Target and Walmart Braced for Bad. The Reality Was Worse.

The two retailers expected to see higher costs and shifts in spending, but not to this extent
Photographs (from left) courtesy of Walmart, Target

If you heard a low whistle on May 18, it could have come from someone checking out Walmart's ($WMT) or Target's ($TGT) stock performance for the day.

After Target said in the morning that its margins were "well below expectations" despite higher-than-expected (3.3%) comp sales growth in the first quarter—a storyline similar to Walmart's in its own earnings release a day earlier—shareholders reacted sharply, shedding Target shares until the company's stock price closed down more than $53, or 25%, for the day. Walmart, after sinking more than 11% on May 17, lost an additional 6.8% on May 18, closing the day down $8.92 to $122.43. 

The whiplash followed acknowledgements from executives of both companies that operating conditions proved worse than expected in the year's first fiscal quarter. For example, Target COO John Mulligan said on the Minneapolis-based retailer's first-quarter earnings call, "Coming into this year, we anticipated we’d see continued tight conditions and elevated costs in freight markets." However, "the actual conditions and costs have been much more challenging than expected," with freight and transportation costs in the year's opening quarter totaling "hundreds of millions of dollars higher than our already-elevated expectations." For the full year, he said, Target is now anticipating approximately $1 billion in incremental freight costs.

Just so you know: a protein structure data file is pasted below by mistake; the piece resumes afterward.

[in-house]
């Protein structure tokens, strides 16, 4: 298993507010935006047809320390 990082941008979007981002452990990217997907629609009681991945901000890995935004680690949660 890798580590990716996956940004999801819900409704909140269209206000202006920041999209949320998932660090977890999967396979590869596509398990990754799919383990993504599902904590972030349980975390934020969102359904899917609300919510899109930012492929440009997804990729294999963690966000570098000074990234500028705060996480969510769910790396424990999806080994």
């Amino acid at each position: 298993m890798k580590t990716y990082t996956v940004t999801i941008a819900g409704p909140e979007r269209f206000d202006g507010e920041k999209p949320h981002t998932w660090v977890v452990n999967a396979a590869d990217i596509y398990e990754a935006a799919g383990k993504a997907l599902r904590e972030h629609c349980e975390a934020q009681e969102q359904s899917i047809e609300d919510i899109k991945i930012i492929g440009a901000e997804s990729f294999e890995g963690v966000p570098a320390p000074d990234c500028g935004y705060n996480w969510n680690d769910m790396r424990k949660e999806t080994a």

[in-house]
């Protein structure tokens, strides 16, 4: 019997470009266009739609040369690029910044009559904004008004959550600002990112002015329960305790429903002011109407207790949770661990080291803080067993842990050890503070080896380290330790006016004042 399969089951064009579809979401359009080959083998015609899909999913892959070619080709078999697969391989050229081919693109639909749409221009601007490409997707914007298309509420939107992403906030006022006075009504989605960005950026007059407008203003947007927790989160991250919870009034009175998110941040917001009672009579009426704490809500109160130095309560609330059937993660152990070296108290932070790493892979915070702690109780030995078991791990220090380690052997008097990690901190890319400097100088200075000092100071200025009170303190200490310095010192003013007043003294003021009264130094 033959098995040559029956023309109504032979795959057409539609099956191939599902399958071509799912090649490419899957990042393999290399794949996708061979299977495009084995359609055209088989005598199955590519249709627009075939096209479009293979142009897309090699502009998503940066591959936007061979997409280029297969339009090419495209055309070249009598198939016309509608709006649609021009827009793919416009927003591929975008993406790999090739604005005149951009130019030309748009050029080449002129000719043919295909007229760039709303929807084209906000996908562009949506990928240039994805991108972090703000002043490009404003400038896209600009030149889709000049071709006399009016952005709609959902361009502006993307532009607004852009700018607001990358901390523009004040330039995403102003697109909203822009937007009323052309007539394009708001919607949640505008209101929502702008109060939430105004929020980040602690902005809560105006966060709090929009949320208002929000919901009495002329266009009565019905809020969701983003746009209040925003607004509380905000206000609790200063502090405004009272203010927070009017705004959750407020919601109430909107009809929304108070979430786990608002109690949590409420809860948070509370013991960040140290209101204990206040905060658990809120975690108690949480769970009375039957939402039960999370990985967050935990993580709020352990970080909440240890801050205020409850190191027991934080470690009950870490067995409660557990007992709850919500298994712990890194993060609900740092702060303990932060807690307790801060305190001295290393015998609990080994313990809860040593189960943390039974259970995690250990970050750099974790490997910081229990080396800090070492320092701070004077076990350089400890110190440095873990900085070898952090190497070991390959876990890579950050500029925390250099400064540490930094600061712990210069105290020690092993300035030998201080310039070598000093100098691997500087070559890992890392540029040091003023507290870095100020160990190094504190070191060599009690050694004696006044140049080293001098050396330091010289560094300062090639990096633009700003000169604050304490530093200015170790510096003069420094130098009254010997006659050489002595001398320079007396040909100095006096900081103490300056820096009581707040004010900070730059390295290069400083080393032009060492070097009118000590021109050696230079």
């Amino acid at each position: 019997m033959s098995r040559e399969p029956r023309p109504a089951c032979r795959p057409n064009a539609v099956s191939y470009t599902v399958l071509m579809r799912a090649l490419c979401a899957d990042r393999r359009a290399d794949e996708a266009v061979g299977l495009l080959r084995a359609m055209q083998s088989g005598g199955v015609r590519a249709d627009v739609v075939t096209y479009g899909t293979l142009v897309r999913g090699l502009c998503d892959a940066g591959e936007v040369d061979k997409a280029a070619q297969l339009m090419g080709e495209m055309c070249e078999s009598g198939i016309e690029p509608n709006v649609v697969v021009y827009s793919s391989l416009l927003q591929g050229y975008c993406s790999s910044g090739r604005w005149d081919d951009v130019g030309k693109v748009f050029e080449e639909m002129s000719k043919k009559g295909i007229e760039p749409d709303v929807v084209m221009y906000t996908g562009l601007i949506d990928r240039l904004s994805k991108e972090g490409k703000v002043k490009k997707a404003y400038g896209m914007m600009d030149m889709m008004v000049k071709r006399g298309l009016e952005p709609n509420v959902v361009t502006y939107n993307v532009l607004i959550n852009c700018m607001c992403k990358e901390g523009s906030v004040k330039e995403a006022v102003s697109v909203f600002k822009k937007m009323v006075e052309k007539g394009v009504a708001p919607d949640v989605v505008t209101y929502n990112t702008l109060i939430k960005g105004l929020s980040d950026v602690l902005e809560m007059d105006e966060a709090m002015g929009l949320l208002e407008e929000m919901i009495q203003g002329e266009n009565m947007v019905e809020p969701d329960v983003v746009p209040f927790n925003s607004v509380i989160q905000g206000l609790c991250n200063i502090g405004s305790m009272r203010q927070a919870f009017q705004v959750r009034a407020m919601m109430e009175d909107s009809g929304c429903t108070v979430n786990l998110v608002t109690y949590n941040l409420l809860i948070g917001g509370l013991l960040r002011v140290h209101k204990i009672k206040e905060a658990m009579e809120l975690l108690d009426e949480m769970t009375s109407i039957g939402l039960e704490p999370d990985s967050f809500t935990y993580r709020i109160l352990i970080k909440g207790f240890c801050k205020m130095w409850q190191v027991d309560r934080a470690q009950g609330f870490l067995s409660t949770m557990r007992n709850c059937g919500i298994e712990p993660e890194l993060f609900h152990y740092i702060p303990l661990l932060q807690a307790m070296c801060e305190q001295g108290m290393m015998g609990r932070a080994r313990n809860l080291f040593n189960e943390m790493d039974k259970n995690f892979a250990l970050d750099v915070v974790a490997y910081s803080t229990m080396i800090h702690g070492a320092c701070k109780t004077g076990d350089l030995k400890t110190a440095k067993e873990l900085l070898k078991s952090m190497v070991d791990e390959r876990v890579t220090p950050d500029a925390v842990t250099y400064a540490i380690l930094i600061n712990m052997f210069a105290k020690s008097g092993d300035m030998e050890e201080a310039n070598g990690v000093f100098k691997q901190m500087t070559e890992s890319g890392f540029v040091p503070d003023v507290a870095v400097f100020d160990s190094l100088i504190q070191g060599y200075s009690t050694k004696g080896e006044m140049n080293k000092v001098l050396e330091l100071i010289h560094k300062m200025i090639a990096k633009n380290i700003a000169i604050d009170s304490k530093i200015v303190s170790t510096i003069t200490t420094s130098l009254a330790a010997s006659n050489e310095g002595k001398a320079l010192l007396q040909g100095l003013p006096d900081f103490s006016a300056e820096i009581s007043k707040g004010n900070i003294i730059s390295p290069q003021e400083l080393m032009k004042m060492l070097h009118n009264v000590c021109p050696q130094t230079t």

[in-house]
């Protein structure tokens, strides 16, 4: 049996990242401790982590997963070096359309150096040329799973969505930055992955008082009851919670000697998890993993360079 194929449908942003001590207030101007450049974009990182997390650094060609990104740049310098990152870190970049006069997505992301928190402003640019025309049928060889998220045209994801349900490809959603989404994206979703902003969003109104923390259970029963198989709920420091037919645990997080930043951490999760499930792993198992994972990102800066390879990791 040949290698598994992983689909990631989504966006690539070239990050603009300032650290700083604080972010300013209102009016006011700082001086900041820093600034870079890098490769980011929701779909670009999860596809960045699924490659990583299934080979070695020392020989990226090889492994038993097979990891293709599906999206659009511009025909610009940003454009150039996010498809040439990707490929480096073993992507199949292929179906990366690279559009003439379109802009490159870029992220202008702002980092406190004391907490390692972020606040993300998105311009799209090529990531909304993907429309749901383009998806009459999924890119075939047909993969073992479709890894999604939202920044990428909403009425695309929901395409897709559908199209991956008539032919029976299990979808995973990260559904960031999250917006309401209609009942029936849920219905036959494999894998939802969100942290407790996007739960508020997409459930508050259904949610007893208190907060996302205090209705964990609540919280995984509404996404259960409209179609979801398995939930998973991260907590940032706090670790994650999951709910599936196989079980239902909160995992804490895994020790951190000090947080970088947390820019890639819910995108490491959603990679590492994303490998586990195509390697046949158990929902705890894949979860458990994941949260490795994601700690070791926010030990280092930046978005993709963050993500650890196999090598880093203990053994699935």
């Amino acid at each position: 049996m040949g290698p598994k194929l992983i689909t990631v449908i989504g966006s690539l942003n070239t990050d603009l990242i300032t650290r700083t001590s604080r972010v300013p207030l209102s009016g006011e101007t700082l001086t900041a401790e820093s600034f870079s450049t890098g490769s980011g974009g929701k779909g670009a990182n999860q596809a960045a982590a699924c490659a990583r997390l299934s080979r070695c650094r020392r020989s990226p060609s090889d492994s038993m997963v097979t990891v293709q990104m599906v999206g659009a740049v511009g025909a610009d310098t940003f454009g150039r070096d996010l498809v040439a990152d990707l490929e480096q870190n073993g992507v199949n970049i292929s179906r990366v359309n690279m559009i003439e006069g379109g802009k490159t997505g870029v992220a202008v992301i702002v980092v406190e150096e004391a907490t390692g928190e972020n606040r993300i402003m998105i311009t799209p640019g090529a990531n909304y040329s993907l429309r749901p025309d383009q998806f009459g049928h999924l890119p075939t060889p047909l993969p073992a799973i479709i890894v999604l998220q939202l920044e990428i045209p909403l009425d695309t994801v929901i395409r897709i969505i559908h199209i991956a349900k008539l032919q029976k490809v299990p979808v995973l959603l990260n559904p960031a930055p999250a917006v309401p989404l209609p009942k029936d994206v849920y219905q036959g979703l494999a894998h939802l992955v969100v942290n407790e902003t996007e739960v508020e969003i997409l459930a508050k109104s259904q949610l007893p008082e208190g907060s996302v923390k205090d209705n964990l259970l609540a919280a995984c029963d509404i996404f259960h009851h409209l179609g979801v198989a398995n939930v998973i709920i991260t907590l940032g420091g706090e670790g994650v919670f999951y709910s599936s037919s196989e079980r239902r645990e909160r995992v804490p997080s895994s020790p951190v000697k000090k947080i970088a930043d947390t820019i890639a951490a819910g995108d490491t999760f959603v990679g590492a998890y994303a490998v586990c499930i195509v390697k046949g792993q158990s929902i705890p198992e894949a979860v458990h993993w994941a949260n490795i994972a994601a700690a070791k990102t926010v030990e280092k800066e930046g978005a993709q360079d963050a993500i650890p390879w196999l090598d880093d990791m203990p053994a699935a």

Target and Walmart also were affected by shifts in U.S. consumer spending as inflation continued to accelerateparticularly in food and fuel. Walmart said gasoline costs spiked faster than it was able to pass through price increases, and both retailers said that they had seen consumers move spending away from discretionary categories such as home goods to groceries.

For Target, that shift especially left a lot of bulky inventory lying around—e.g., outdoor furniture and kitchen appliances, to name two affected categories. And rather than push all of that excess inventory onto store floors, creating a more-cluttered shopping experience for guests, Target made what leaders said was a tough decision to hold excess inventory in storage facilities and take markdowns in store to gradually sell down stocks. 

Further, said Target Chairman and CEO Brian Cornell, while the company anticipated a spending shift after lapping stimulus spending in the year-ago period, "we didn’t anticipate the magnitude of that shift."

Walmart President and CEO Doug McMillon said one unanticipated pressure for the Bentonville, Ark.-based retailer—the country's biggest grocery retailer—stemmed from nearly all associates who had been out on COVID leave returning to work within a short time span in February. Their flooding back into stores created weeks of overstaffing, McMillon said—a problem that has since been resolved but had a real impact. 

Walmart's harsh reality check prompted the company to update its full-year financial guidance, lowering its estimates for full-year earnings per share from a percentage increase in the mid-single digits to a decrease of about 1%. "We need to do more to control costs," Walmart U.S. CEO John Furner told investors and analysts.

In Target's previous earnings call at the beginning of March, Cornell said that the company's performance in the fourth fiscal quarter had "capped off a year of record growth in 2021, reinforcing the durability of our business model and our confidence in long-term profitable growth."

On May 18, noting that "we don’t see current conditions improving right away," he offered this: "We have a lot of work ahead of us to restore profitability."



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